This is a website for RINOs.
For anyone who hasn’t been paying attention to the political world, RINO is a term sometimes applied to Republicans who are deemed insufficiently committed to this or that “principle” of the current Republican Party. Hence, in their view: Republicans In Name Only. While intended as a term of derision (or worse), it is a label I bear proudly. As I wrote in a letter to the New York Times published in April 2013, my motto is: “RINOs, let us unite and put our hides on the line to save our party from itself.” Bold words, I later thought, but apart from the occasional letter to the editor, what am I doing about it? This blog is the answer. A very small step indeed, but possibly one that might encourage others.
What are my credentials? First, the Republican part. I have been a Republican all my life. I recall (or possibly I just recall being told) that in 1940, at the age of five, I joined the family in listening to the Republican convention on the radio and added my small voice to the broadcast chorus of “We want Wilkie.” Several years later, as soon as I was eligible to vote, I became a registered Republican and have remained one ever since. Along the way, I served in the Nixon and Ford Administrations in various positions in the White House (including the Counsel’s Office) and the Department of Housing and Urban Development. Finally, after retiring to Cape Cod in 1995, I was elected to serve on a Republican Town Committee.
So why am I a RINO? In a nutshell, I am pro-choice, pro gay rights and pro gun control. If that were not enough, I do not share the view of the Grover Norquist wing of the Party that any tax increase, on anyone, at any time, for any reason, is a bad idea. Along with Alan Simpson, I believe that increased tax revenues are needed as a part of the approach to our fiscal problems. Those ideas and others will be expanded upon, explained and defended in this blog. In order to be a RINO, though, it is not necessary to share all of my heretical notions. One or two is probably enough: the RINO tent is a big one. (Indeed, even non-Republicans are welcome as “Associate RINOs” if they feel they might become Republicans one day.)
Given my views, some might ask why am I not a Democrat or at least an Independent. The answer is that, in many respects, I remain a more or less traditional Republican. I reject the view of many Democrats that the sole answer to our fiscal difficulties is increasing taxes on “the rich” and that redistributing income through the internal revenue code is the preferred solution to the problems of growing income inequality. Also unlike many Democrats, I believe that “Entitlements” (Social Security, Medicare, Medicaid) are an unsustainable burden on the national economy and must be significantly reformed to be preserved. I also share the perception of my fellow Republicans that Democrats believe that most social problems are best addressed by complicated (and frequently overlapping) federal programs that require the maximum number of bureaucrats to administer. The most significant initiative of the Obama Administration, the Affordable Health Care Act, had worthy objectives, but in practice seems increasingly to be exposed as an expensive and cumbersome apparatus that cannot be sustained. (Readers of a certain age may recognize an analogy to devices created by Rube Goldberg.)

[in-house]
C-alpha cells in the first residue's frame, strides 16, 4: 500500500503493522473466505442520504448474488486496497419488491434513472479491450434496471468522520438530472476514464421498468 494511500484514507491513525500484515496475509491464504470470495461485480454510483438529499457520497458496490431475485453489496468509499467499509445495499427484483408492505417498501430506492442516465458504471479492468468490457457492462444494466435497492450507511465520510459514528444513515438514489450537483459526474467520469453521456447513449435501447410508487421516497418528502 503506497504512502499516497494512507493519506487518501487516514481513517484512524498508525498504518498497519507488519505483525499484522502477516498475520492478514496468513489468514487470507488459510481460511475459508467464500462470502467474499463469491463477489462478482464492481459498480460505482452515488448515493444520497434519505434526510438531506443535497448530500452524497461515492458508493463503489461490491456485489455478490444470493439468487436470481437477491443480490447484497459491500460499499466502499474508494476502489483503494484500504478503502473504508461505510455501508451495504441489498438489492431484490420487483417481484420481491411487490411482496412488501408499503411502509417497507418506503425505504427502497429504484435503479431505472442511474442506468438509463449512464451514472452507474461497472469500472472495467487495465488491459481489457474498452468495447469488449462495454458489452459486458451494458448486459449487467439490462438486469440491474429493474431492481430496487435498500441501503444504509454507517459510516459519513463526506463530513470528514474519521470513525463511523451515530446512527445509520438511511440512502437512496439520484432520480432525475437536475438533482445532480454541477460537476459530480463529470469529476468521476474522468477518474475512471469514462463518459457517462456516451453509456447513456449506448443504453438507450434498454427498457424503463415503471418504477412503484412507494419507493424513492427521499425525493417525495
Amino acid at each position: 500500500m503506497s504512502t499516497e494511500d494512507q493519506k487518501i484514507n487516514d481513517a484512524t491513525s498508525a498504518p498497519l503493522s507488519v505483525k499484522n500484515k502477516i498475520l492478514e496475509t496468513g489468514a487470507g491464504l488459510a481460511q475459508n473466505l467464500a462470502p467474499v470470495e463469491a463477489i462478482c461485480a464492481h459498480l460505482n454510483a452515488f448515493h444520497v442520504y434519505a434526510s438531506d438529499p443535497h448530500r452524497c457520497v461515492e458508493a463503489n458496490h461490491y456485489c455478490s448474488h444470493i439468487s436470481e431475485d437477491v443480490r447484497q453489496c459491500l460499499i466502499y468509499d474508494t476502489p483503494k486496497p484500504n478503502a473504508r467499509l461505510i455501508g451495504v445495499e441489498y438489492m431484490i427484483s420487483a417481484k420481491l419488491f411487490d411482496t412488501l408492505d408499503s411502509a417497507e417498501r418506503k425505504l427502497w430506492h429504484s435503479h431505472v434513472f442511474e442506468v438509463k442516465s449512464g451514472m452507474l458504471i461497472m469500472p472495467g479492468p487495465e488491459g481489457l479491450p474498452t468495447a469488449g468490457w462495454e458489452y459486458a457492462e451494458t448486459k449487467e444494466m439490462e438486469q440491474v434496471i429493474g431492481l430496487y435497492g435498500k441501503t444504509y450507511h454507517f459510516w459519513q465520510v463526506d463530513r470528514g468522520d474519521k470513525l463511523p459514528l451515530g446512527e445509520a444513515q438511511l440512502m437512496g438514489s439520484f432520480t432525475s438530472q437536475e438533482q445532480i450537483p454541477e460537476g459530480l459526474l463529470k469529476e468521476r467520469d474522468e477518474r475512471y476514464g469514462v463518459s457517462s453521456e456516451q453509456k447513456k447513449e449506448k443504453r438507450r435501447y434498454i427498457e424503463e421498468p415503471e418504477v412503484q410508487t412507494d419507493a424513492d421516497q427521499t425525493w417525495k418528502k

An Independent, of course, is free to be critical of both parties—as I often am. And if I were transplanted from another country (or planet), that’s where I might be most comfortable. But apart from my personal history as a Republican, our politics have been, and remain, very much organized around the two party system. Notwithstanding the gridlock of recent years, that system has served us pretty well and, in any event, there do not seem to be any plausible alternatives in sight. Thus, to be a full participant in American politics, it is useful, if not essential, to belong to one of the two major parties. Put another way, I think that survival of the Republican Party is in the national interest and its survival may depend on the Party changing its course in some respects. And whatever small influence I might have in advocating such change is more likely to have some effect from within than without.
My intention is to write something more or less weekly but not on a fixed schedule, at least at the outset. I also intend to be fairly brief, perhaps 1000 words or less. The first blog on a specific topic will appear in the next several days.
I will welcome comments, including disagreements (see “Leave a Reply” below each post), with only a couple of limitations. Commenters should be willing to have their comment published under their full name (not just a cyber nickname). Lively rhetoric, in agreement or disagreement, will be expected and appreciated, but I will screen out any comments that are profane, ad hominem (toward me or anyone else) or needlessly unpleasant.
-Douglas M. Parker